4 August 2017
With the World Athletic Championships starting in London today (Friday), the TUC is calling on bosses to be sympathetic to staff wanting to watch Team GB in action.
The TUC suggests that bosses should:
- Talk to their employees in advance about arrangements for events they want to see
- Arrange for their staff to watch the key events from the Championships somewhere on the company’s premises, if appropriate
- Allow staff to work from home on days when key events are happening
- Allow staff to work flexibly and to come in early or later to finish their shifts
- Be as flexible as possible with annual leave requests
Although there is just one session during that clashes with standard weekday working hours, more than one in five UK employees (5.8 million people) work evenings and weekends, when most sessions and the finals for events will be. And many of them will want to watch their sporting heroes in action.
The TUC has published advice for workers who want to ask their boss for flexibility to watch major sporting events (see notes).
The TUC believes that flexible working has real benefits for businesses and their workforces. Many bosses already recognise these benefits by operating flexitime, letting staff come in and go home early, or arrive later and leave later.
TUC General Secretary Frances O’Grady said: “Millions of workers around the UK will want to see Team GB in action at the World Championships.
“It’s sensible for bosses to talk to their staff about ideas for allowing them to watch important events. There are simple ways of making it possible like flexibility for break times, or making up the hours by working earlier or later than usual.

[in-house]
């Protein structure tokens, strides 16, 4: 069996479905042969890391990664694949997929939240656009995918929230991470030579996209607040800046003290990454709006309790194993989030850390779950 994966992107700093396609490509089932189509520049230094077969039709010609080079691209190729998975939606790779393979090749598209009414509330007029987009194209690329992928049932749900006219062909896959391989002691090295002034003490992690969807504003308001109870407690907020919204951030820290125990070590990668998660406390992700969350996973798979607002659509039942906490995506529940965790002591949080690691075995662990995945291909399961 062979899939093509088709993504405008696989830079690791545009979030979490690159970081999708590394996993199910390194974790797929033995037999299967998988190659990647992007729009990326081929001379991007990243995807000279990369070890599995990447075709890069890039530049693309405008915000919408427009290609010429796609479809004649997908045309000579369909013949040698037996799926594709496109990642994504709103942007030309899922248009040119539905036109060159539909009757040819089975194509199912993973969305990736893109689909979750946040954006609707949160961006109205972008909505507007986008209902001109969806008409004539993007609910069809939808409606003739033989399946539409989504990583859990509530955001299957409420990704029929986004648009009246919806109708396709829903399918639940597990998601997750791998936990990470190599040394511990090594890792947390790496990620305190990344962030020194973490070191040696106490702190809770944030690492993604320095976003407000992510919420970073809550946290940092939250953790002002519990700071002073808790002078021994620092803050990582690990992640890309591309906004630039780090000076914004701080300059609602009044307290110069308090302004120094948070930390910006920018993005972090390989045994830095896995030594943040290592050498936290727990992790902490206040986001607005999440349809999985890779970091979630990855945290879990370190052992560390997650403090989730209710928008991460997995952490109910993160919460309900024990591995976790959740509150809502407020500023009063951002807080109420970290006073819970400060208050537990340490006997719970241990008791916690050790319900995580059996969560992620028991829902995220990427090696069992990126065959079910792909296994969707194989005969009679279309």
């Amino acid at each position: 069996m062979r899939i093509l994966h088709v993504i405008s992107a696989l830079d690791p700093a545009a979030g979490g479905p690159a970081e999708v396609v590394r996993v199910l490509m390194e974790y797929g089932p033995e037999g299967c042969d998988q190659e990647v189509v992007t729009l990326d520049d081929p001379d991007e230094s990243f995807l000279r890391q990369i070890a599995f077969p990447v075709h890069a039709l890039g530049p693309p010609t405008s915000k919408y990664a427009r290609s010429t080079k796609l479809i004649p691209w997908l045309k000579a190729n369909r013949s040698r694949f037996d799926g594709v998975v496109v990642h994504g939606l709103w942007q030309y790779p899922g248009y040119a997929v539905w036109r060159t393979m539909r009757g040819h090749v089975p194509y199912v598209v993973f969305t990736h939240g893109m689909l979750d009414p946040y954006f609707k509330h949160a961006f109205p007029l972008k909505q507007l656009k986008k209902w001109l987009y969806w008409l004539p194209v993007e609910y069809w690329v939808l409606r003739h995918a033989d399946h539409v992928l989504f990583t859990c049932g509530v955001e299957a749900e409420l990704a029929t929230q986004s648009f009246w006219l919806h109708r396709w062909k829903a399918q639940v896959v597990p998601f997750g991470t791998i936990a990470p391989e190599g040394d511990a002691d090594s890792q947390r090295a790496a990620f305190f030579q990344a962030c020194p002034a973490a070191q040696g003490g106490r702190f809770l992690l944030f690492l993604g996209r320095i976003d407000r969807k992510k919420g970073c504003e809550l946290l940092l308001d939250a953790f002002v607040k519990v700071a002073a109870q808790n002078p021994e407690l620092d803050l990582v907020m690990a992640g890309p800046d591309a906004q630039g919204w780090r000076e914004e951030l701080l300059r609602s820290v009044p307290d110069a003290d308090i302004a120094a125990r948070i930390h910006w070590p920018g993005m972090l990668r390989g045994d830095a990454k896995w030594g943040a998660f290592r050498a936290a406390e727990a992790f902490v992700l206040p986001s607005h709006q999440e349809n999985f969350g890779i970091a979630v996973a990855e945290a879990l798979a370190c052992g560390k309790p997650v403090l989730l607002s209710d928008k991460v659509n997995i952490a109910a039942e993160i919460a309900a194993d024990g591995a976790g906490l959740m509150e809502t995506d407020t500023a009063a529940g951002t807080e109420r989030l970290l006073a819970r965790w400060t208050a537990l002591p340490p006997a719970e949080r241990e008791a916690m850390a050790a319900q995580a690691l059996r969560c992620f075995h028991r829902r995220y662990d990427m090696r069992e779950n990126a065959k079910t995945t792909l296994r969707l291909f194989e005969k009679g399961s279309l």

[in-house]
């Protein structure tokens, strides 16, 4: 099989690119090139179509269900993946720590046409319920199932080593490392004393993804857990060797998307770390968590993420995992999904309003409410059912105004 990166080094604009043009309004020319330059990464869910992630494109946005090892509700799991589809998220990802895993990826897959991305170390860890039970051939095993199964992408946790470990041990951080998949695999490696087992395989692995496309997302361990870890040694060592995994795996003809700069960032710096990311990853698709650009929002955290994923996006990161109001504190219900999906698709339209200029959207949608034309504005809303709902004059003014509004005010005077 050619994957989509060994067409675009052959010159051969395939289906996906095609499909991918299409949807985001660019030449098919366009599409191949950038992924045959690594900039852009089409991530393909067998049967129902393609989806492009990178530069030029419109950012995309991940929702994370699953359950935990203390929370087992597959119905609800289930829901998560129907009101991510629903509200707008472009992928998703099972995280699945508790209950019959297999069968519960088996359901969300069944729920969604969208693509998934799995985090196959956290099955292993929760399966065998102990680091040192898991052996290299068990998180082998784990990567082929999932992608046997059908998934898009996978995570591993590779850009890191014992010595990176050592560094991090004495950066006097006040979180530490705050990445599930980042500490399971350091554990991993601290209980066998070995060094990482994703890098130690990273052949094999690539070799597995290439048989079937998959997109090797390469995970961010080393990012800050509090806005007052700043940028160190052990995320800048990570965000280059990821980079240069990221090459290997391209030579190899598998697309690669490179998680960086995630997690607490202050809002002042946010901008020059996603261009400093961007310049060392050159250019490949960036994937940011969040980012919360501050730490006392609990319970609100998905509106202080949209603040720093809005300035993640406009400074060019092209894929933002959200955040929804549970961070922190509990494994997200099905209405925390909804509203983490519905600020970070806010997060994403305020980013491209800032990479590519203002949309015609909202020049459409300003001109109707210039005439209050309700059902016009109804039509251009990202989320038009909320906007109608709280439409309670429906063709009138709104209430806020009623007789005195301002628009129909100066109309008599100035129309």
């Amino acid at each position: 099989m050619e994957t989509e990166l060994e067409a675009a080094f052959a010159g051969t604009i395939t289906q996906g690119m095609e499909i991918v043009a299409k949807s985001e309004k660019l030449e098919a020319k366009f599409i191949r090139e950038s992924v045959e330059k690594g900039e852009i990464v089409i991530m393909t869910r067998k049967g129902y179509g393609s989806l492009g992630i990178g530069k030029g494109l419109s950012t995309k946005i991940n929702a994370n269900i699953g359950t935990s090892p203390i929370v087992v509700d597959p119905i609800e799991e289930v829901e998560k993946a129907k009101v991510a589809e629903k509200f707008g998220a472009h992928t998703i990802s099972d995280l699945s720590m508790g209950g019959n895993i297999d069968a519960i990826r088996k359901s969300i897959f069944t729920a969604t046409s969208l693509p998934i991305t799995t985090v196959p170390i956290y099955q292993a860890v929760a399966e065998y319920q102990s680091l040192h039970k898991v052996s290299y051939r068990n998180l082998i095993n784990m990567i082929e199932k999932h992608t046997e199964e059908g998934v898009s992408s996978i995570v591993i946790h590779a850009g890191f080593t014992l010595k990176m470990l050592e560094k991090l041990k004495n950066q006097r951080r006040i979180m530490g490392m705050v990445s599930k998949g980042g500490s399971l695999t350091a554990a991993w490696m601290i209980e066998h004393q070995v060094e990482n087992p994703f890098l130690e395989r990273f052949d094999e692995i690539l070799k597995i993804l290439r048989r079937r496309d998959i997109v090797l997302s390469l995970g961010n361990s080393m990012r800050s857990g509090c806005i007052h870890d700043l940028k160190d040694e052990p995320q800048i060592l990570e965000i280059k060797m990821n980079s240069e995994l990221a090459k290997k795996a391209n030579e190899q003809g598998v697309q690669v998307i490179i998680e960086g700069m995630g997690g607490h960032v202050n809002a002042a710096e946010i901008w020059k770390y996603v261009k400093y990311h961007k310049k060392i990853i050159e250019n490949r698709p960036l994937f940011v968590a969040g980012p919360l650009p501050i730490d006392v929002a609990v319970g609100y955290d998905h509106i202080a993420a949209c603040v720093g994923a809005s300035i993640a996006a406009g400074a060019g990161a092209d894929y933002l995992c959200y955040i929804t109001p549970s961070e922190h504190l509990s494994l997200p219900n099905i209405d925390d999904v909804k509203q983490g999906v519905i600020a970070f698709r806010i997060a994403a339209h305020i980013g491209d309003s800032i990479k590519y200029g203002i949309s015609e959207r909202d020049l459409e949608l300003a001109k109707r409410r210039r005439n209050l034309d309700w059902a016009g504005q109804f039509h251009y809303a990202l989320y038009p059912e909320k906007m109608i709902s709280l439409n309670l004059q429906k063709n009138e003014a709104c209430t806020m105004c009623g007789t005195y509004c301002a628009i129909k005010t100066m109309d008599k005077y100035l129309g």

“Flexibility is a win-win for workers and bosses. It cuts absenteeism, and it raises productivity by keeping staff happy and motivated. Let’s hope there’s lots of wins for Team GB too!”
Notes to Editors:
- The TUC guidance for employees is available at worksmart.org.uk/work-rights/discipline-and-policies/watching-sport-work
- Event times: the Championship has both daytime and evening sessions. Some daytime sessions are during working days. Event finals are generally in the weekend or evening sessions. The BBC has an event schedule here: www.bbc.co.uk/sport/athletics/39166753
- Flexible working: Common types of flexible working include:
- Part-time working
- Flexitime – choosing when to work (with a core period during when you have to work)
- Annualised hours – when your hours are worked out over a year
- Compressed hours – working your agreed hours over fewer days
- Staggered hours – different starting, break and finishing times for employees in the same workplace
- Job sharing – sharing a job designed for one person with someone else
- The right to request flexible working: Anyone can ask their employer for flexible working patterns and many employers consider such requests sympathetically. Legally, the right to request flexible working is available to employees who have 26 weeks’ continuous service with an employer at the date that the application is made, and have not made a previous application under the new rights during the previous 12 months. Only employees qualify – not agency workers, and not those in the armed forces. Since 30 June 2014, you no longer need to have caring responsibilities in order to make your request to work flexibly.
- All TUC press releases can be found at www.tuc.org.uk
- Follow the TUC on Twitter: @The_TUC and follow the TUC press team @tucnews
Issued: 4 August, 2017